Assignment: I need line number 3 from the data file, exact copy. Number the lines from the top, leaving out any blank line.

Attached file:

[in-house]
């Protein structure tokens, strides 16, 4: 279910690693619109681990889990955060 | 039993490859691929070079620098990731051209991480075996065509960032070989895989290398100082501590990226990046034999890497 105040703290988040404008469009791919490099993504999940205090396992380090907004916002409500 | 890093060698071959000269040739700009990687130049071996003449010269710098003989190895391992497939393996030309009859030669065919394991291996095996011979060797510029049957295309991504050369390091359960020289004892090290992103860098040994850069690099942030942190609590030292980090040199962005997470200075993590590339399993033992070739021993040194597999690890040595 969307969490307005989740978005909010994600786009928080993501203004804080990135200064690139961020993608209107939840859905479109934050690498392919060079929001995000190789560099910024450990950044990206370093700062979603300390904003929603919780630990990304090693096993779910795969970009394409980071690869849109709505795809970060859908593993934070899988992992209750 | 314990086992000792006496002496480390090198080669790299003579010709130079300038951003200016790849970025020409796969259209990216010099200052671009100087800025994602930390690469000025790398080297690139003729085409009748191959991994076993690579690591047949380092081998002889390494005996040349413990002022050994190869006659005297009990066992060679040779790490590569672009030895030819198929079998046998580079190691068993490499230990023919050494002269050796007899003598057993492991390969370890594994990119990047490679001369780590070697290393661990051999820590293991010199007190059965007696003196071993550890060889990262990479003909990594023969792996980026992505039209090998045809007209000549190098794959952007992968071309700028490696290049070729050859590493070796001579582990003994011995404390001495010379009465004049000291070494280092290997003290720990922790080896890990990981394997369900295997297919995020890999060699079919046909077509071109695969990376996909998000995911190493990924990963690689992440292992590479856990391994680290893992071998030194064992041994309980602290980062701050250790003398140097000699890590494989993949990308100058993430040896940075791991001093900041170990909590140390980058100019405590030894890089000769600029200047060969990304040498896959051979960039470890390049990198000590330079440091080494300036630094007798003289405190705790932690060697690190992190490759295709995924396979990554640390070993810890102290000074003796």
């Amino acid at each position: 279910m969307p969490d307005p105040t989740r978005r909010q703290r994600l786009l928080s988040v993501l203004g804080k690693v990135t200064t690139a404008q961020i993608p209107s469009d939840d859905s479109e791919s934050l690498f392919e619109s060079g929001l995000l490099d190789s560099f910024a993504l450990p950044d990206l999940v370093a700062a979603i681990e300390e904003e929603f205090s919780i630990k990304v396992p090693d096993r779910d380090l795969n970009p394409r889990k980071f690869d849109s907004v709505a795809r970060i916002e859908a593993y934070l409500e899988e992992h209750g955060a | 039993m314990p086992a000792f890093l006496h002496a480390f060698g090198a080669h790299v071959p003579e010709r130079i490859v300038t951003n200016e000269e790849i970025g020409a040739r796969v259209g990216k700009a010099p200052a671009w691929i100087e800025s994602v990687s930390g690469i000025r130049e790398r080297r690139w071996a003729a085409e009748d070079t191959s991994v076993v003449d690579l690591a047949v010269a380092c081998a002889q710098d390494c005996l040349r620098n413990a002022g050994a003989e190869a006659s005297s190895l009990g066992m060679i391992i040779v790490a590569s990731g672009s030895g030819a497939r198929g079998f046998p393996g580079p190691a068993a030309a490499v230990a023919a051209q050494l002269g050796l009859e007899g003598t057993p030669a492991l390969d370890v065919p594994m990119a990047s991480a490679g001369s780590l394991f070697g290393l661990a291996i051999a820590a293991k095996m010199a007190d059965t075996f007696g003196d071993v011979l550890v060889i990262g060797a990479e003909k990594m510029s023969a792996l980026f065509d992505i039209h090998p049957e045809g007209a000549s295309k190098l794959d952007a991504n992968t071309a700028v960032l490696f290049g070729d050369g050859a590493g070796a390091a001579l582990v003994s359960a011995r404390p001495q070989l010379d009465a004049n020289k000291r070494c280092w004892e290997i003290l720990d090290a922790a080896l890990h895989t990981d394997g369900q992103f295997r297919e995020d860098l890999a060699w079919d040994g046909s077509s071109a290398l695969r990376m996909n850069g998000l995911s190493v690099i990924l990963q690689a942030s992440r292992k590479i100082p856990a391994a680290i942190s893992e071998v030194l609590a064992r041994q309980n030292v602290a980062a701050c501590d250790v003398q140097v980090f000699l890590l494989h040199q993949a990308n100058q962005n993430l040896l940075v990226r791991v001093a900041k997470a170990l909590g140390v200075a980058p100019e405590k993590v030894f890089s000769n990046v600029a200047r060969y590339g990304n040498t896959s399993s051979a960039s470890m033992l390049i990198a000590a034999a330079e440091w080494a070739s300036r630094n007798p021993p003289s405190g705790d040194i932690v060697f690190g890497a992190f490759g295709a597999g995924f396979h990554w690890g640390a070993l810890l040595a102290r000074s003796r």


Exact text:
């Amino acid at each position: 279910m969307p969490d307005p105040t989740r978005r909010q703290r994600l786009l928080s988040v993501l203004g804080k690693v990135t200064t690139a404008q961020i993608p209107s469009d939840d859905s479109e791919s934050l690498f392919e619109s060079g929001l995000l490099d190789s560099f910024a993504l450990p950044d990206l999940v370093a700062a979603i681990e300390e904003e929603f205090s919780i630990k990304v396992p090693d096993r779910d380090l795969n970009p394409r889990k980071f690869d849109s907004v709505a795809r970060i916002e859908a593993y934070l409500e899988e992992h209750g955060a | 039993m314990p086992a000792f890093l006496h002496a480390f060698g090198a080669h790299v071959p003579e010709r130079i490859v300038t951003n200016e000269e790849i970025g020409a040739r796969v259209g990216k700009a010099p200052a671009w691929i100087e800025s994602v990687s930390g690469i000025r130049e790398r080297r690139w071996a003729a085409e009748d070079t191959s991994v076993v003449d690579l690591a047949v010269a380092c081998a002889q710098d390494c005996l040349r620098n413990a002022g050994a003989e190869a006659s005297s190895l009990g066992m060679i391992i040779v790490a590569s990731g672009s030895g030819a497939r198929g079998f046998p393996g580079p190691a068993a030309a490499v230990a023919a051209q050494l002269g050796l009859e007899g003598t057993p030669a492991l390969d370890v065919p594994m990119a990047s991480a490679g001369s780590l394991f070697g290393l661990a291996i051999a820590a293991k095996m010199a007190d059965t075996f007696g003196d071993v011979l550890v060889i990262g060797a990479e003909k990594m510029s023969a792996l980026f065509d992505i039209h090998p049957e045809g007209a000549s295309k190098l794959d952007a991504n992968t071309a700028v960032l490696f290049g070729d050369g050859a590493g070796a390091a001579l582990v003994s359960a011995r404390p001495q070989l010379d009465a004049n020289k000291r070494c280092w004892e290997i003290l720990d090290a922790a080896l890990h895989t990981d394997g369900q992103f295997r297919e995020d860098l890999a060699w079919d040994g046909s077509s071109a290398l695969r990376m996909n850069g998000l995911s190493v690099i990924l990963q690689a942030s992440r292992k590479i100082p856990a391994a680290i942190s893992e071998v030194l609590a064992r041994q309980n030292v602290a980062a701050c501590d250790v003398q140097v980090f000699l890590l494989h040199q993949a990308n100058q962005n993430l040896l940075v990226r791991v001093a900041k997470a170990l909590g140390v200075a980058p100019e405590k993590v030894f890089s000769n990046v600029a200047r060969y590339g990304n040498t896959s399993s051979a960039s470890m033992l390049i990198a000590a034999a330079e440091w080494a070739s300036r630094n007798p021993p003289s405190g705790d040194i932690v060697f690190g890497a992190f490759g295709a597999g995924f396979h990554w690890g640390a070993l810890l040595a102290r000074s003796r």